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The isotopic composition of neodymium in the marine environment : investigations of the sources and transport of rare earth elements in the oceans

Citation

Piepgras, Donald John (1984) The isotopic composition of neodymium in the marine environment : investigations of the sources and transport of rare earth elements in the oceans. Dissertation (Ph.D.), California Institute of Technology. http://resolver.caltech.edu/CaltechETD:etd-08152006-132531

Abstract

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In this study, the isotopic composition of neodymium in the marine environment has been determined from analysis of marine ferromanganese precipitates and seawater. An initial survey of the isotopic composition of Nd in the marine environment was made utilizing the analyses of authigenic ferromanganese sediments. These included ferromanganese nodules, metalliferous sediments, and hydrothermal ferromanganese crust deposits. Large variations in [...] values are observed which exhibit a clear separation of the ocean basin. Nd isotopic variations within an ocean basin fall within a relatively small, well defined range which is characteristic of the ocean basin sampled. Based on these results, the following average 143Nd/144Nd ratios for the ocean basins have been determined: Atlantic Ocean, [...]; Indian Ocean, [...]; Pacific Ocean, [...]. These values are considerably lower than [...] values associated sources having oceanic mantle affinities, indicating that the REE in the oceans are dominated by continental sources. Therefore, the variations must reflect primarily the age and 147Sm/144Nd ratio of the continental masses being sampled.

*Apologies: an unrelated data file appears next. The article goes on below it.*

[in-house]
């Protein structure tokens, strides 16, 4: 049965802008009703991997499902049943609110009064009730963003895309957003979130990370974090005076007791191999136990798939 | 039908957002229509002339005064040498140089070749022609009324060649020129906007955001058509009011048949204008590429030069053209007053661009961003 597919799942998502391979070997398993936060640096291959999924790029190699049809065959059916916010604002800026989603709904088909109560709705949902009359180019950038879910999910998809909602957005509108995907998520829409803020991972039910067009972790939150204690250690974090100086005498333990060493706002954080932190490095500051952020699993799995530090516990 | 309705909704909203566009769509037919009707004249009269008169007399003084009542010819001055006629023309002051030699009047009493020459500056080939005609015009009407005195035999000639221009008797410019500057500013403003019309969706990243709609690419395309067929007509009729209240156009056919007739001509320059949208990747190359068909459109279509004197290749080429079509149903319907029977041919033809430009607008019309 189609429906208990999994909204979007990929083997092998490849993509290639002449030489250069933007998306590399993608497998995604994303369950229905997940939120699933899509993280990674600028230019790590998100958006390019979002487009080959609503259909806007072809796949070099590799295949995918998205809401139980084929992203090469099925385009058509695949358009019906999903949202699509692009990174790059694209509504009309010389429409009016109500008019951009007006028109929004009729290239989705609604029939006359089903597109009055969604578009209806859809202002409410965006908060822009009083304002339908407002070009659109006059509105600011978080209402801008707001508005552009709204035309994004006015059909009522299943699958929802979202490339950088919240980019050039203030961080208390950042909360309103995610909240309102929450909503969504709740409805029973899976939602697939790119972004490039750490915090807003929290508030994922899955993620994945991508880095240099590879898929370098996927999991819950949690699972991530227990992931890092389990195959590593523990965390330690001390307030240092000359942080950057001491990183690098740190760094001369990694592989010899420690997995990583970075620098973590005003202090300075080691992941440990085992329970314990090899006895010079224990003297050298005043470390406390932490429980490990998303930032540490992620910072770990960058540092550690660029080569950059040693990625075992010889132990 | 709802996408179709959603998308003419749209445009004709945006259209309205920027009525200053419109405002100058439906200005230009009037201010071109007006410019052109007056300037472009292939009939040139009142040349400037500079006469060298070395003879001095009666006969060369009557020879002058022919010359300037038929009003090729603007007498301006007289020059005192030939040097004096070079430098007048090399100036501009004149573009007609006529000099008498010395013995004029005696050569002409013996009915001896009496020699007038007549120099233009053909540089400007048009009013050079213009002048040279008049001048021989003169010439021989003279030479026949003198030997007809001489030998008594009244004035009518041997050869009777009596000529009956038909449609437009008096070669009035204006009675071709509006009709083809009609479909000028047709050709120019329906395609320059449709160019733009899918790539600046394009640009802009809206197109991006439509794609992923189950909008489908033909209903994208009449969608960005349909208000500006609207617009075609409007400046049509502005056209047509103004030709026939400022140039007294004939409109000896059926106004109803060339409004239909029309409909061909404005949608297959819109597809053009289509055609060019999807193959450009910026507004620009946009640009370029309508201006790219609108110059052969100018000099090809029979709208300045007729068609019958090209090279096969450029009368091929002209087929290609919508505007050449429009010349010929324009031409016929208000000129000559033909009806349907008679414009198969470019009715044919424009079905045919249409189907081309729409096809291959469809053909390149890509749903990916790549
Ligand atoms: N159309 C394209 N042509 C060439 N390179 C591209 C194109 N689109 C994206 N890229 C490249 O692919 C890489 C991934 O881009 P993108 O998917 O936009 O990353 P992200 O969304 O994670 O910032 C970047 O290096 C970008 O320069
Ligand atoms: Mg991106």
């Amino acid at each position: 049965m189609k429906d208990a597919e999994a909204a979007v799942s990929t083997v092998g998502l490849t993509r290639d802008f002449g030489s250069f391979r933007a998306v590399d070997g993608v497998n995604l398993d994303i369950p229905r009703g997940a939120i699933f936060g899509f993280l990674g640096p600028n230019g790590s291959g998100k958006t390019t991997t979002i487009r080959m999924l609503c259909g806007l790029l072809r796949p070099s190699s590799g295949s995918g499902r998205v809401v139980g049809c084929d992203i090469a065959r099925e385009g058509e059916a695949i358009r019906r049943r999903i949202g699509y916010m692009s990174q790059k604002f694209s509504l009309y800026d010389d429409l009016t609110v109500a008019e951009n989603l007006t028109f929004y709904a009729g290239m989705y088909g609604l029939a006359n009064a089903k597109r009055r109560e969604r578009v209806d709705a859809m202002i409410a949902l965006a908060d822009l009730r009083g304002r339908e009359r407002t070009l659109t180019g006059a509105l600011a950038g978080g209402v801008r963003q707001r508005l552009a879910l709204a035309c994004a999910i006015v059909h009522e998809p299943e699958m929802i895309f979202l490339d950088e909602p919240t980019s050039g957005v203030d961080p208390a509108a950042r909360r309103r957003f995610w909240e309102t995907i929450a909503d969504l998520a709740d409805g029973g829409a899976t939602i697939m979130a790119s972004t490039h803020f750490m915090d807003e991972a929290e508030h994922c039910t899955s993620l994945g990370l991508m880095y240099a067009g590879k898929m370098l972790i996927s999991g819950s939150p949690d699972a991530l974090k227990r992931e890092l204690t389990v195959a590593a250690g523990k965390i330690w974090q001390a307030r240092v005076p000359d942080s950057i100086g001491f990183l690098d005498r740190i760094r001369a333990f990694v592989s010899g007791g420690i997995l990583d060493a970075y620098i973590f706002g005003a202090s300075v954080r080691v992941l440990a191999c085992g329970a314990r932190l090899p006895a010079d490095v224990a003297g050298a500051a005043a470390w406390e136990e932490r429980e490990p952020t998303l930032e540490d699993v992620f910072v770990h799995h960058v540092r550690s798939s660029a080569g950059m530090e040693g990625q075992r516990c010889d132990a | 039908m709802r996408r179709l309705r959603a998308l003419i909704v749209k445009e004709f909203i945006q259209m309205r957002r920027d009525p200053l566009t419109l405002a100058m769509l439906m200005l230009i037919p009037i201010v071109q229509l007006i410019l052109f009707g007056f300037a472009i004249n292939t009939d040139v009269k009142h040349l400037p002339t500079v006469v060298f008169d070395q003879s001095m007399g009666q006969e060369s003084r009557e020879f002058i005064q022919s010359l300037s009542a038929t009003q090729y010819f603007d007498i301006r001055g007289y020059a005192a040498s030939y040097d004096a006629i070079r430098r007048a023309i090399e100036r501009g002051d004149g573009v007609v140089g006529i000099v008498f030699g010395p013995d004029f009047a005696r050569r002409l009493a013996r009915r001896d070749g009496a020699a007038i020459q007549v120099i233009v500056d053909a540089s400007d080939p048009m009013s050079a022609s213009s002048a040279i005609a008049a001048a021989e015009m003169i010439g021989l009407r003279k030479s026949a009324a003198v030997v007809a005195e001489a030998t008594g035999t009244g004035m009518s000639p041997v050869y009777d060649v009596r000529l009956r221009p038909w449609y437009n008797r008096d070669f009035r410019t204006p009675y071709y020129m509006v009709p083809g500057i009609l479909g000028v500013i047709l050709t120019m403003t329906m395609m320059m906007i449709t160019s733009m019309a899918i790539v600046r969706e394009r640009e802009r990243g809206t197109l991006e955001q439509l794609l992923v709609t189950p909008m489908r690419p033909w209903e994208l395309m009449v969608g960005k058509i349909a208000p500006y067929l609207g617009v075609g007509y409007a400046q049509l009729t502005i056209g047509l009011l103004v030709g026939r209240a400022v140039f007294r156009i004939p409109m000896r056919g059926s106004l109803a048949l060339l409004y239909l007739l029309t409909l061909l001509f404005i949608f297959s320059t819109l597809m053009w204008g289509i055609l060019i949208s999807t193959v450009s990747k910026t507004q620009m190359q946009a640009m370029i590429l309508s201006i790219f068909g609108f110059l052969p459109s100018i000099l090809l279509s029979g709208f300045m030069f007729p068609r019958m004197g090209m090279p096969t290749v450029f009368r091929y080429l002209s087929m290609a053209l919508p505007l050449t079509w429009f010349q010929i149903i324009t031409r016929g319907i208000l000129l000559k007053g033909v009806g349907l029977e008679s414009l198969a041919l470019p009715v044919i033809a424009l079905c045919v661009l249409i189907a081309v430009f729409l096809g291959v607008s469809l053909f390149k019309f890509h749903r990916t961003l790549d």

Direct measurements of the isotopic composition of Nd in seawater samples from the Atlantic and Pacific are in excellent agreement with the values determined from the ferromanganese sediments indicating that these sediments accurately reflect the isotopic composition of Nd dissolved in seawater. The results clearly demonstrate the existence of distinctive Nd isotopic differences in waters of the major ocean basins. These values correspond to a difference in the absolute abundance of 143Nd between the Atlantic and the Pacific Oceans of ~ 10(6) atoms 143Nd per gram of seawater. In addition to the isotopic differences observed between the ocean basins, smaller but distinctive variations are observed in the water column of both the Pacific and the Atlantic, indicating different sources of REE at different levels in the water column. This suggests that it may be possible to distinguish the sources of water masses within an ocean basin on the basis of Nd isotopic composition.